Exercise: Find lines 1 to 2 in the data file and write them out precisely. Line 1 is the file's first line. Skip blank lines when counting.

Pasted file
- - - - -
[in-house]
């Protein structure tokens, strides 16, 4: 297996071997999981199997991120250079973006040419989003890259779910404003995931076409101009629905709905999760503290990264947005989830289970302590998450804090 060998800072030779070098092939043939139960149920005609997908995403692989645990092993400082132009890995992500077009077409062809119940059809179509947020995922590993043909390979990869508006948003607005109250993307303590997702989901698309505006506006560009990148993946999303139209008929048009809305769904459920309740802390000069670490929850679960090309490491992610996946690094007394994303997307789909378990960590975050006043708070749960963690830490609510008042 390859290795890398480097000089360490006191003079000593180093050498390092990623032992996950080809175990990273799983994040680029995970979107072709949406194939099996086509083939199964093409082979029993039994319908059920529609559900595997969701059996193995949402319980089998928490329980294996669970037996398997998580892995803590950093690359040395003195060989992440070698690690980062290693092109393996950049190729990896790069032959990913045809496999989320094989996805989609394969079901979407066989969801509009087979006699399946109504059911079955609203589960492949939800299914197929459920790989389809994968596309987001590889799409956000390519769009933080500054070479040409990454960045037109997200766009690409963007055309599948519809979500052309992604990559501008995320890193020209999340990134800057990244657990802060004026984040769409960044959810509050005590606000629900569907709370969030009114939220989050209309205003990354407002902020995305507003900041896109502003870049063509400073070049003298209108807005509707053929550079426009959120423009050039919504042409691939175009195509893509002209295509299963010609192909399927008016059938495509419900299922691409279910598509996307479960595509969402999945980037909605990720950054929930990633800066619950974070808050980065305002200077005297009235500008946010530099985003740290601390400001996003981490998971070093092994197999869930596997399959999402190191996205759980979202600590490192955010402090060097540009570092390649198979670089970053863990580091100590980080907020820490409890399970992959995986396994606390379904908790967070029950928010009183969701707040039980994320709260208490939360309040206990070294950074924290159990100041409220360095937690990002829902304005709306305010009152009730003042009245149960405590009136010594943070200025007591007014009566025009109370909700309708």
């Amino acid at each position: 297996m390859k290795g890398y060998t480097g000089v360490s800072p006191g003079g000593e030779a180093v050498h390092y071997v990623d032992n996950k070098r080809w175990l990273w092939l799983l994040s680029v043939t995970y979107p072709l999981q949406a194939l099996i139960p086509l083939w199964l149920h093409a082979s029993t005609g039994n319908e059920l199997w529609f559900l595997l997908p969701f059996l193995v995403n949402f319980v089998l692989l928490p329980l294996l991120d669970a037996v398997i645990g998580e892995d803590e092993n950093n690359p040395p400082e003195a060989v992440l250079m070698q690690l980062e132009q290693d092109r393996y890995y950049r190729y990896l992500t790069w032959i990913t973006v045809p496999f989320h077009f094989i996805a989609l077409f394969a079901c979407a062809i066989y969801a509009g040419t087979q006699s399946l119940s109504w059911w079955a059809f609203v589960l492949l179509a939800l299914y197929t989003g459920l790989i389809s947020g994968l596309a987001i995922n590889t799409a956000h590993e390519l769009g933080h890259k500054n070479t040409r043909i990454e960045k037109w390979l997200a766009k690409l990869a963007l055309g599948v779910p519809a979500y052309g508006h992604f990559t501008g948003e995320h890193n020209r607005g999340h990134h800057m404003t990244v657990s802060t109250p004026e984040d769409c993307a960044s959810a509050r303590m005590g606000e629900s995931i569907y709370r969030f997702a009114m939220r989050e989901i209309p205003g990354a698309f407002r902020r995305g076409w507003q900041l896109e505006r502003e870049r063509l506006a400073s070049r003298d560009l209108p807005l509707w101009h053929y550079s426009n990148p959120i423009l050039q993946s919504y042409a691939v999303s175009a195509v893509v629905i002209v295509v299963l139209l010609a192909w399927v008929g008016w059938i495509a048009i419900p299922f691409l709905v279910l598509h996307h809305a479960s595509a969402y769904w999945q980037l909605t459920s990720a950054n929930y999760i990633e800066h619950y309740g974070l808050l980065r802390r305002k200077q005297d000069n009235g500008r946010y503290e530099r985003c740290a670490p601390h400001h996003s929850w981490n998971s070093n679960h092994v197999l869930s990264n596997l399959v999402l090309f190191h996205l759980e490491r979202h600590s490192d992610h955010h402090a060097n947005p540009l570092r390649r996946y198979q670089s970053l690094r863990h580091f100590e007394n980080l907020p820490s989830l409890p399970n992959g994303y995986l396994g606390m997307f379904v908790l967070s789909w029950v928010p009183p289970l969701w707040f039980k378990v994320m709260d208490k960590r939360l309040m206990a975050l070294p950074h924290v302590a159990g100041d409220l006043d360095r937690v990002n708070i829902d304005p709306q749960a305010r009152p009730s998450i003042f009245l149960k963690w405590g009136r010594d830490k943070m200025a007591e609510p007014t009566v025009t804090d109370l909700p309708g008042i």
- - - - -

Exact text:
[in-house]
């Protein structure tokens, strides 16, 4: 297996071997999981199997991120250079973006040419989003890259779910404003995931076409101009629905709905999760503290990264947005989830289970302590998450804090 060998800072030779070098092939043939139960149920005609997908995403692989645990092993400082132009890995992500077009077409062809119940059809179509947020995922590993043909390979990869508006948003607005109250993307303590997702989901698309505006506006560009990148993946999303139209008929048009809305769904459920309740802390000069670490929850679960090309490491992610996946690094007394994303997307789909378990960590975050006043708070749960963690830490609510008042 390859290795890398480097000089360490006191003079000593180093050498390092990623032992996950080809175990990273799983994040680029995970979107072709949406194939099996086509083939199964093409082979029993039994319908059920529609559900595997969701059996193995949402319980089998928490329980294996669970037996398997998580892995803590950093690359040395003195060989992440070698690690980062290693092109393996950049190729990896790069032959990913045809496999989320094989996805989609394969079901979407066989969801509009087979006699399946109504059911079955609203589960492949939800299914197929459920790989389809994968596309987001590889799409956000390519769009933080500054070479040409990454960045037109997200766009690409963007055309599948519809979500052309992604990559501008995320890193020209999340990134800057990244657990802060004026984040769409960044959810509050005590606000629900569907709370969030009114939220989050209309205003990354407002902020995305507003900041896109502003870049063509400073070049003298209108807005509707053929550079426009959120423009050039919504042409691939175009195509893509002209295509299963010609192909399927008016059938495509419900299922691409279910598509996307479960595509969402999945980037909605990720950054929930990633800066619950974070808050980065305002200077005297009235500008946010530099985003740290601390400001996003981490998971070093092994197999869930596997399959999402190191996205759980979202600590490192955010402090060097540009570092390649198979670089970053863990580091100590980080907020820490409890399970992959995986396994606390379904908790967070029950928010009183969701707040039980994320709260208490939360309040206990070294950074924290159990100041409220360095937690990002829902304005709306305010009152009730003042009245149960405590009136010594943070200025007591007014009566025009109370909700309708």